HB Zachry Co. v. Thibodeaux

Annotate this Case

364 S.W.2d 192 (1963)

H. B. ZACHRY CO., Petitioner, v. Amy O. THIBODEAUX, Respondent.

No. A-9346.

Supreme Court of Texas.

January 30, 1963.

*193 Groce & Hebdon, San Antonio, for petitioner.

G. Woodson Morris, San Antonio, for respondent.


Amy Thibodeaux sued Zachry and the City of San Antonio. On April 18, 1962, the trial court granted Zachry's motion for summary judgment. There was no severance of Zachry's suit from that against the City. The order granting Zachry's motion contained a notice of appeal. On May 3, 1962, on motion of the plaintiff Thibodeaux, the trial court dismissed the suit as to the City. This order did not refer to the Zachry order and did not contain a notice of appeal, and none was thereafter given. The Court of Civil Appeals held that both orders (of April 18 and May 3) were interlocutory and that no final judgment had been rendered. Hence, it dismissed the appeal "without prejudice to have a final judgment entered." 361 S.W.2d 579.

In McEwen v. Harrison, 162 Tex. 125, 345 S.W.2d 706 (1961) an interlocutory default judgment was taken against Texaco, Inc. Thereafter the plaintiffs took a nonsuit as to the other two defendants. This Court said that upon the taking of the nonsuit as to the remaining defendants "the default judgment taken against Texaco thereupon became final." 345 S.W.2d at 707. Upon the second appeal in the McEwen case, it was held that the order of dismissal as to the two remaining defendants was a final judgment; and notwithstanding the earlier default judgment against Texaco, the time for appeal or writ of error by Texaco started to run from the entry of the final judgment,the order disposing of the remaining defendants. Texaco, Inc. v. McEwen, Tex.Civ.App., 356 S.W.2d 809, writ refused, n. r. e.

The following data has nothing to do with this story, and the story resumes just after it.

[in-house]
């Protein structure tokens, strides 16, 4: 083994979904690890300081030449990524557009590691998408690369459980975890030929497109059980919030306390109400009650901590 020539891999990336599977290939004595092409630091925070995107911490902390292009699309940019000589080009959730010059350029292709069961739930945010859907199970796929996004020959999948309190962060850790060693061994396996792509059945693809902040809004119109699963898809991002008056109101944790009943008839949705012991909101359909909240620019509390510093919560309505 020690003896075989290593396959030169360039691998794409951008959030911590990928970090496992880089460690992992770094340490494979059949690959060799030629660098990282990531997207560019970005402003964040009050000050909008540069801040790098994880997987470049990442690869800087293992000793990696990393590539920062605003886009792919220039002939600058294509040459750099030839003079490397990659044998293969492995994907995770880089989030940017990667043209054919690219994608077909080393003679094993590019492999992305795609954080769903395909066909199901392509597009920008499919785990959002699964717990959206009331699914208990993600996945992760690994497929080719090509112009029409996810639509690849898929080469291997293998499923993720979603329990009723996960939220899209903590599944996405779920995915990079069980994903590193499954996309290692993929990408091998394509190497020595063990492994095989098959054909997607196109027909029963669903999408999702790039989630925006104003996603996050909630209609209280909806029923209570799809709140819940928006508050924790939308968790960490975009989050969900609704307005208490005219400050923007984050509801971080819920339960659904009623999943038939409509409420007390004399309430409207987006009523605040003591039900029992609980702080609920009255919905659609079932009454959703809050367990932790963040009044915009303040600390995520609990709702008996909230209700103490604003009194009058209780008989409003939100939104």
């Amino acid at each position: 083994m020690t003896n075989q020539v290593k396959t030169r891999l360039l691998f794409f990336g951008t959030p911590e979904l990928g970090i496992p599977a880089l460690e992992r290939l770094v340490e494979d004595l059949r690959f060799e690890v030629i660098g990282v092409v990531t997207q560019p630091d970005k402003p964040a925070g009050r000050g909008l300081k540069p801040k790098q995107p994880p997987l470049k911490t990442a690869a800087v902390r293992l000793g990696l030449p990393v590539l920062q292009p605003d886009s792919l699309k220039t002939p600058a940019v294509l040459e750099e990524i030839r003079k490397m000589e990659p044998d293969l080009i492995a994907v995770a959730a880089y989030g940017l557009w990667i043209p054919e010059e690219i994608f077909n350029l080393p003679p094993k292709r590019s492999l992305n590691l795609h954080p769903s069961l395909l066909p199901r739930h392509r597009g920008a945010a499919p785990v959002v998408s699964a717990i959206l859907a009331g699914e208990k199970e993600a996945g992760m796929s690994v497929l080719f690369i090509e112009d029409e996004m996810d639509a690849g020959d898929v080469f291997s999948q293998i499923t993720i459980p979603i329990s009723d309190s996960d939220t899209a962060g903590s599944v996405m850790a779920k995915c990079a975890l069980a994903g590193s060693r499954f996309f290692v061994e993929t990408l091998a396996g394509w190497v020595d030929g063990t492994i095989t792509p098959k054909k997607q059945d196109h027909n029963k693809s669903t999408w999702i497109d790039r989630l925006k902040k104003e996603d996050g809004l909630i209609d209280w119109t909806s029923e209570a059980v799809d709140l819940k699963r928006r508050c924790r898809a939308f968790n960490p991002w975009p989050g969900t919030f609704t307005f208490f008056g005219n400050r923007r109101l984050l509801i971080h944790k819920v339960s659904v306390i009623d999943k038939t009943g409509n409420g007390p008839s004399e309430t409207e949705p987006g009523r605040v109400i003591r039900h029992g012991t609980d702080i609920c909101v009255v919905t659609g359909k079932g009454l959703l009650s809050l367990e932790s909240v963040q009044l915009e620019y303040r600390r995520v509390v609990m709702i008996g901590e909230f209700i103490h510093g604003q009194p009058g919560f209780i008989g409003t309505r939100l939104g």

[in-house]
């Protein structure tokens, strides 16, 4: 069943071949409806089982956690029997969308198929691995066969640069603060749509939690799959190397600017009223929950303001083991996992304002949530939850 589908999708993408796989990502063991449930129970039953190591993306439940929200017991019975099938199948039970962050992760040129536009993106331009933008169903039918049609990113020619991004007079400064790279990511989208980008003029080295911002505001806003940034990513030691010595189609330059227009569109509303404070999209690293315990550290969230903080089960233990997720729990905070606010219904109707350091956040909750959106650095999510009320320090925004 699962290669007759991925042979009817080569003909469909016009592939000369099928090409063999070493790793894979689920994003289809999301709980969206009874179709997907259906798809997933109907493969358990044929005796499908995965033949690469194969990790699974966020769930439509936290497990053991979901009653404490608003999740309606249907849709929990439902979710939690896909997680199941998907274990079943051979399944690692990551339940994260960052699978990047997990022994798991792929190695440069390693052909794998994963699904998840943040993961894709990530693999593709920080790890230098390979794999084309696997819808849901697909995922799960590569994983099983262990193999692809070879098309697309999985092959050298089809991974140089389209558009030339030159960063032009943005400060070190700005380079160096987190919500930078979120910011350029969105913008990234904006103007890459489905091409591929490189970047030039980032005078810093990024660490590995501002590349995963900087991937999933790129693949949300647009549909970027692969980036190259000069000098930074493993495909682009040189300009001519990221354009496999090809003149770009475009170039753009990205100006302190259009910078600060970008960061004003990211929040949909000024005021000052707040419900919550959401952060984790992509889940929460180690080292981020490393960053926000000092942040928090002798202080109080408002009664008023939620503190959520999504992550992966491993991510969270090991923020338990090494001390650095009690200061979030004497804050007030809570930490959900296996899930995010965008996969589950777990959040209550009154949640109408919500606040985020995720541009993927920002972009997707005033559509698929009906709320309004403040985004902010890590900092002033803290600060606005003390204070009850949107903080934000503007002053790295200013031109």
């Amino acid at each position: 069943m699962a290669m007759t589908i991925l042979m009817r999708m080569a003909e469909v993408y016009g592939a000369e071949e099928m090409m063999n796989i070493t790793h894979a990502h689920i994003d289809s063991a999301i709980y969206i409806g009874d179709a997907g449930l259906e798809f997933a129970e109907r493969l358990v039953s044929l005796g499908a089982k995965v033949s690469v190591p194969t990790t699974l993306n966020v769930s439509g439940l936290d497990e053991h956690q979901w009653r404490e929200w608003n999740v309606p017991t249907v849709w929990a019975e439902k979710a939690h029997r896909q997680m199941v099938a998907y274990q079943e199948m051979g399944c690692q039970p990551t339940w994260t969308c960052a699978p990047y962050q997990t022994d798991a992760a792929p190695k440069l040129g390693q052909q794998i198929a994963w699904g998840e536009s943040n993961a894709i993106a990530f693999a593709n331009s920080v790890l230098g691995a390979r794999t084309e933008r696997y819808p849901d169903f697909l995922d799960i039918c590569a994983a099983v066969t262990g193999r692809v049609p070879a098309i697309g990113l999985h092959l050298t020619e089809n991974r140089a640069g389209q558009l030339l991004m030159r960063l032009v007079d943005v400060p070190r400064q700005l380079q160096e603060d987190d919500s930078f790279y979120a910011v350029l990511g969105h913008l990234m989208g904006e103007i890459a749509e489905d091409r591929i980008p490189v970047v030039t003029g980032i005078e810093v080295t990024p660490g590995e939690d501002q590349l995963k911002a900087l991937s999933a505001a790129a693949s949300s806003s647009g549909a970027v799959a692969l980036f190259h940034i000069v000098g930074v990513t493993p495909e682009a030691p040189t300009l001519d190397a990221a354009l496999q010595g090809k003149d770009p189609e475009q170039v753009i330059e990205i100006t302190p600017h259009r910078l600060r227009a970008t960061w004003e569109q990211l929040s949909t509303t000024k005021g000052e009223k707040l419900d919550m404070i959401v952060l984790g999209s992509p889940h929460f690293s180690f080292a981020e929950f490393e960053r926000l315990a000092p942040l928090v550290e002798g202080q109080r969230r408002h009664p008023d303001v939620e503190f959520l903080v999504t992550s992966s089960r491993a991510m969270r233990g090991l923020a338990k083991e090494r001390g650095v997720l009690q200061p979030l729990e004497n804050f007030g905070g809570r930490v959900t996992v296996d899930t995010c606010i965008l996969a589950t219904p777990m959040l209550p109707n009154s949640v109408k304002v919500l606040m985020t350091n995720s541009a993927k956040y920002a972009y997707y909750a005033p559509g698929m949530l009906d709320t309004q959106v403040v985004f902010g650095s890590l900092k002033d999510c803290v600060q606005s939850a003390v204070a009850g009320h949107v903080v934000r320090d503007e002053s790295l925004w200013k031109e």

It was thus held in the McEwen cases that where an interlocutory order is entered disposing of one defendant, that order becomes final, and there is a final judgment, when a subsequent order is entered disposing of the remaining defendants. The Court of Civil Appeals in this Zachry case has held to the contrary: that neither the order of April 18 nor that of May 3, in which the remaining party is disposed of, is a final judgment.

We adhere to the holdings of the McEwen cases. Since the holding in this Zachry case is contrary, we are authorized under Rule 483, Texas Rules of Civil Procedure, to reverse this cause without granting the application for writ of error.

We hold that the Court of Civil Appeals erred in its conclusion that there was no final judgment in this case in the district court. The case is remanded to the Court of Civil Appeals so that it may pass upon the points there presented by the parties.